P. S. In case you’re looking for some #ownvoices reviews of this book, I’m linking both Fadwa and Maha‘s reviews for further reading. 

 

 

Review: Forbidden Hearts series by Alisha Rai

51baubxovylHate To Want You (Forbidden Hearts #1) by Alisha Rai

Plot: Every year on her birthday, Livvie Kane and Nico Chandler would hook up for just one night. Nobody else knows, because of the infamous falling out between the Kanes and the Chandlers. So when Livvie returns to their hometown to sort things out with her family, Nico is absolutely thrown for a loop. Can they let go of their history and be together, or has the family feud gone too deep for them to turn things around?

I love a good angst-filled romance, and Alisha Rai delivers that with the first book of the series. The tension between the characters and just from the plot kept me up all night reading this book. Written from perspectives of both the main characters, you can feel their turmoil for each other as well as their families. Livvy is hella feisty and sexy and a talented tattoo artist who’s all heart, Nico is a businessman who is typically calm, collected, loyal, and only Livvy can get under his skin. The flashback scenes of the budding romance between a young Livvy and Nico made me swoon and ache, and just the banter between the two made me cackle; Livvy makes Nico want to both kiss her and kill her at the same time, which I simply adored. Outside of the romance, Alisha skillfully introduces a plethora of secondary characters and we get to see their dynamics with both Livvy and Nico. These characters and relationships were also extremely well-developed and multi-layered, which gave this book so much depth along with being a smoking hot romance. Totally fits the brief of a forbidden romance with a family rivalry trope.

wrongtoneedyouWrong To Need You (Forbidden Hearts #2) by Alisha Rai

Plot: Sadia Ahmed is the owner of Kane’s Café, which she inherited when her husband Paul died in a tragic accident. When her former brother-in-law Jackson Kane returns to town ten years after he ran away when accused of a crime he didn’t commit, she’s unable to shake her feelings for him. On his part, Jackson realizes he’s still helpless to stay away from the one woman he’s always loved. When she agrees to let him help her out at the café, Sadia realizes that her childhood best friend has grown up into an irresistible man. Will they, won’t they?

Oh. My. GOD. After HATE TO WANT YOU, I was sure Alisha was setting herself up for failure, because there was no way a follow-up was ever going to be as good. She proved me wrong by writing a second book that was somehow even better than the first one. This one is hands-down my favorite of the series. I was a little hesitant about the brother’s ex trope, but she handled it perfectly. Also, allow me to gush about Jackson for just one minute. Seriously, give me all the broody introverts always and forever. He’s shy, he cooks, he doesn’t talk a lot, and he’s downright sexy- sheer perfection. I loved their chemistry, I loved the angst and turmoil Sadia was going through about having feelings for her former best-friend-turned-brother-in-law, and her son Kareem was just pure joy and comfort on the page. Sadia’s character is beautifully developed- as a sex positive bisexual woman, as a daughter in a large family with conservative parents and delightful, caring siblings, as a mother, and as a lover. She and Jackson are a perfect match. In addition to all of this, we learn more about the Kanes and the Chandlers, so it’s not like the family drama is a one-and-done thing in book one. This book is all about second chances, and by god, it delivers that, with a gigantic helping of consensual, sex-positive, and super hot romance.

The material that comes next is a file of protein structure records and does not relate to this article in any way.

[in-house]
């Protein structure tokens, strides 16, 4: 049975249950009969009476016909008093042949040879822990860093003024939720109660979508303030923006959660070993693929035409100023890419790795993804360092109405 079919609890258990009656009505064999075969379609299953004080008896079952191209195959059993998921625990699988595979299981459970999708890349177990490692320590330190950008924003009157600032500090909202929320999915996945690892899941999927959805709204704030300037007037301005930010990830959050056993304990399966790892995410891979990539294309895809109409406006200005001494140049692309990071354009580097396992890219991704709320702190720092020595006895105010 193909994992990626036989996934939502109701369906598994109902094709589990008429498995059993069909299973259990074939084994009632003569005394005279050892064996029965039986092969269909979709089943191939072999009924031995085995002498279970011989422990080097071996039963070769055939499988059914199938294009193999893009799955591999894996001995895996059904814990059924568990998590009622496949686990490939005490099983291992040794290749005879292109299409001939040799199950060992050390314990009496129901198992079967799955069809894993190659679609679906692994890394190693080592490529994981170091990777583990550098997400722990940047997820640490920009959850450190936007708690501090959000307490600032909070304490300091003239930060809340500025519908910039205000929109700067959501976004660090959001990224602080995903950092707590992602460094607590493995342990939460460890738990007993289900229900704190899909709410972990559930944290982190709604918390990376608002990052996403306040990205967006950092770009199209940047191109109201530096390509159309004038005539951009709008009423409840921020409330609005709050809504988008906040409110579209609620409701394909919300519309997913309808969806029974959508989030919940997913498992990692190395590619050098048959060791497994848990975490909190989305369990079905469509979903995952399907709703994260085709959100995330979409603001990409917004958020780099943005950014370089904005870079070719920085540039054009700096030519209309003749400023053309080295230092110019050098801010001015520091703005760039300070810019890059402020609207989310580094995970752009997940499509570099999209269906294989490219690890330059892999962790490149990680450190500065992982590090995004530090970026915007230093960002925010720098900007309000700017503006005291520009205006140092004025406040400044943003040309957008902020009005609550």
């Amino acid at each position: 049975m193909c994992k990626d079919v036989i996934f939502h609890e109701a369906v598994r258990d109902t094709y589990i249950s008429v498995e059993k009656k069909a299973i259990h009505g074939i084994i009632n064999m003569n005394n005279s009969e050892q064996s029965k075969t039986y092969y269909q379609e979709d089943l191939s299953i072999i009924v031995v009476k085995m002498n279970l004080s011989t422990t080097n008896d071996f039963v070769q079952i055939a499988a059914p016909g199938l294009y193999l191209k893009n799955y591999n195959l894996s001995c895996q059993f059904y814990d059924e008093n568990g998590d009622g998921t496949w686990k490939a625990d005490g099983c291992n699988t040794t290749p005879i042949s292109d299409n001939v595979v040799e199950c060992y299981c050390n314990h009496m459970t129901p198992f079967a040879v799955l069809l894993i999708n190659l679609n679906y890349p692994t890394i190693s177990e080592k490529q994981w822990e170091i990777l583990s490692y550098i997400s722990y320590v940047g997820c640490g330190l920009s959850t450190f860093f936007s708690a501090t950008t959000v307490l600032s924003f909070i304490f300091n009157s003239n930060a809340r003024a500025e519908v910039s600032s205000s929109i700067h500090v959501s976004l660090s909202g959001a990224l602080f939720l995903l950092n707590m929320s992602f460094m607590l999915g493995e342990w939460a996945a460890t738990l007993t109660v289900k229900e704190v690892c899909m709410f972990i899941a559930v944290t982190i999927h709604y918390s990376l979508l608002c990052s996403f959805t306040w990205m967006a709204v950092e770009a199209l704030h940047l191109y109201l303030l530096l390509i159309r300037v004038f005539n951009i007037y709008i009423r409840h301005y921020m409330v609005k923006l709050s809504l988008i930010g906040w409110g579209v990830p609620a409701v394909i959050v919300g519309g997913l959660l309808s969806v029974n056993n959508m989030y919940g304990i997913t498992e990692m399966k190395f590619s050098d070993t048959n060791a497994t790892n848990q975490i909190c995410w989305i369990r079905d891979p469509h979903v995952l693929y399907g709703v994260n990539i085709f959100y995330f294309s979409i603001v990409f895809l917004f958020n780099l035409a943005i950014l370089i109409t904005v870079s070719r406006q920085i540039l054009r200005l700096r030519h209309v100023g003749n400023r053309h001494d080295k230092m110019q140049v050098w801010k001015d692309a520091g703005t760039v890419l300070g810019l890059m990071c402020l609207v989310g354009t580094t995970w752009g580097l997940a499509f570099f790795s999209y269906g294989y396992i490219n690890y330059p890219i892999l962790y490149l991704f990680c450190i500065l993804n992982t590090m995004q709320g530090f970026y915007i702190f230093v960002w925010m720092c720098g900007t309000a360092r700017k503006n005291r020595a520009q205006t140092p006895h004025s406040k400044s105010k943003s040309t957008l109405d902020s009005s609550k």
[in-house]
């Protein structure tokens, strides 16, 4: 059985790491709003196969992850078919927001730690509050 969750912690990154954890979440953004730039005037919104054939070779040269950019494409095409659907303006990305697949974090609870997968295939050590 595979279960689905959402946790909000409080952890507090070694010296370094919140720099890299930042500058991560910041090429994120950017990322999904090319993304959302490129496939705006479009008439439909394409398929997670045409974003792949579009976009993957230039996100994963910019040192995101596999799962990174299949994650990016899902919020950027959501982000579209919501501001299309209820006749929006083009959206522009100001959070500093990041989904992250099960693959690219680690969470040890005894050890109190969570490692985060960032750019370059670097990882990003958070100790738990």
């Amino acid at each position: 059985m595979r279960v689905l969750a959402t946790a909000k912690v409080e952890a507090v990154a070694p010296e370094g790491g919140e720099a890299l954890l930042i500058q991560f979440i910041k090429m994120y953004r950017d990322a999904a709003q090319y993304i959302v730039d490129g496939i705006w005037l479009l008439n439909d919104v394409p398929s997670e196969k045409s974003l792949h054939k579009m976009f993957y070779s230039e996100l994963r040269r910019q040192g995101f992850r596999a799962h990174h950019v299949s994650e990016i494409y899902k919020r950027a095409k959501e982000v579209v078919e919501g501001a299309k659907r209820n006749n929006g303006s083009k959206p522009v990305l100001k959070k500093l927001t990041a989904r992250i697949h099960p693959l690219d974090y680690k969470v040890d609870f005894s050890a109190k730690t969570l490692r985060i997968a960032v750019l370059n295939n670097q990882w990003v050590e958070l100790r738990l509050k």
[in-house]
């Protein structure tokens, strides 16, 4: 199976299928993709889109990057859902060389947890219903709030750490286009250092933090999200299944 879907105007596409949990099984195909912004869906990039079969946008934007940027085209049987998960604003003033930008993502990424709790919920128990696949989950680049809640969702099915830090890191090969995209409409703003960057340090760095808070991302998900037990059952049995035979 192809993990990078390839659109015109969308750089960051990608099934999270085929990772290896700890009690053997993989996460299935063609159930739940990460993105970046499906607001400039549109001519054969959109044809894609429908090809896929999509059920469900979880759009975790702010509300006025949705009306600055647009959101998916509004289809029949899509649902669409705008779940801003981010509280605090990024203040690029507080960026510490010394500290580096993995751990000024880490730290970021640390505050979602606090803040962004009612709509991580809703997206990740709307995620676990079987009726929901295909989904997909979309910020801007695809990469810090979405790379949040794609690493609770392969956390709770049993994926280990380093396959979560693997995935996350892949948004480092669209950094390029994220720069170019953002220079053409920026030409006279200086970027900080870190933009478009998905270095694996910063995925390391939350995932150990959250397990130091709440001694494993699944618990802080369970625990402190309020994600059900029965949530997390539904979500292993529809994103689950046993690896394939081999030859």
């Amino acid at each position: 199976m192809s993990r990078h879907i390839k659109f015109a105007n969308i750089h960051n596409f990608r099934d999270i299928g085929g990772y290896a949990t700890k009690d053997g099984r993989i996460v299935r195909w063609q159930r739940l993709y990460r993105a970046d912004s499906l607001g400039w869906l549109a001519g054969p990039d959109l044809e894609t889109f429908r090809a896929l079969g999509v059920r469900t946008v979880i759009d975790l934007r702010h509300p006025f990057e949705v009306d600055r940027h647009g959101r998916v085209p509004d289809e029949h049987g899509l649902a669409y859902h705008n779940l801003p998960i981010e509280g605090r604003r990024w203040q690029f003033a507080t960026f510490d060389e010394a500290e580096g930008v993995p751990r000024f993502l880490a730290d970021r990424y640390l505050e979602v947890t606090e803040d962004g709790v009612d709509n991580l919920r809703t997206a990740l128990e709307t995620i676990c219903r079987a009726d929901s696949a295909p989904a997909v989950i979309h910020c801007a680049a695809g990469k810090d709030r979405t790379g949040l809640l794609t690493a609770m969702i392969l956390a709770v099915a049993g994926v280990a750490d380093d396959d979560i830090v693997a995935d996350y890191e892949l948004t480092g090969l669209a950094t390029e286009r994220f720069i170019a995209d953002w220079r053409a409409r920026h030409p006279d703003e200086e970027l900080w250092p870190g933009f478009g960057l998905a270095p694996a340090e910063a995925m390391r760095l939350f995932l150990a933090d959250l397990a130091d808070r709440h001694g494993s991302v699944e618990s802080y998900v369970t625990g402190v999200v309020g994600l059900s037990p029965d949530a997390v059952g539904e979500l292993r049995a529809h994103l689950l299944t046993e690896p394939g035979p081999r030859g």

91rkk2z2sul-__bg0000_fmpng_ac_ul320_sr202320_Hurts To Love You (Forbidden Hearts #3) by Alisha Rai

Thanks so much to Avon Books and Edelweiss for an advanced reader’s copy of this book.

Plot: In the final installment of this series, we meet Evangeline Chandler and Gabriel Hunter. She’s the heiress to the Chandler fortune and sibling of the overprotective Nicholas Chandler, he’s the tattoo artist boss of Livvy Kane, and son of the Kane family’s former housekeeper. He’s not supposed to be attracted to his friend’s sister, and she’s not supposed to nurse a lifelong crush for the help. However, will respectability and responsibility stand a chance when they’re forced to spend time together and sparks fly?

This book is a fitting ending to the series. She’s a good girl gone bad, he’s thrown caution to the wind in spite of his deep, dark secret. The chemistry is palpable and tender between these two. Eve clearly has a lot of issues and complexes thanks to the men in her family, and I absolutely love how she’s come into her own in this book, going from someone who strictly toes the line to a confident, outspoken person who can stand up to the men in her life, even the ones that have her best interests at heart. Gabe is clearly going through a lot of pain, but is still a wonderful human all-around. They’re also in the middle of a wedding, which means you get to see a lot of our favorite characters from our first two books. And just when you thought you’d discovered everything you needed to about the Kanes and the Chandlers, more secrets are revealed that absolutely shake up both families. 

Alisha Rai delivers again. In just one series she’s managed to deliver three completely different types of forbidden romances, with such diverse characters. Also, hurray for POC romances. The Kanes are Hawaiian-Japanese, Sadia is a bisexual Muslim, Livvy and Jackson’s aunt Maile is a queer WOC, and Gabe is multiracial with an adoptive Black mom and sister (who is a badass billionaire boss, and I hope Alisha writes a spin-off book about Rhiannon sometime in the future). The books all prioritize consent. are super sex-positive, and especially don’t fetishize WOC and/or queer women. Let’s be real: Alisha knows how to write hot books. The sex scenes left me weak at the knees, and I was especially glad that none of the male protagonists had moments of being insecure about their masculinity or whatever when they were with assertive women. All in all, a fantastic series, and definitely her best one yet. I’m so ready to keep reading her work.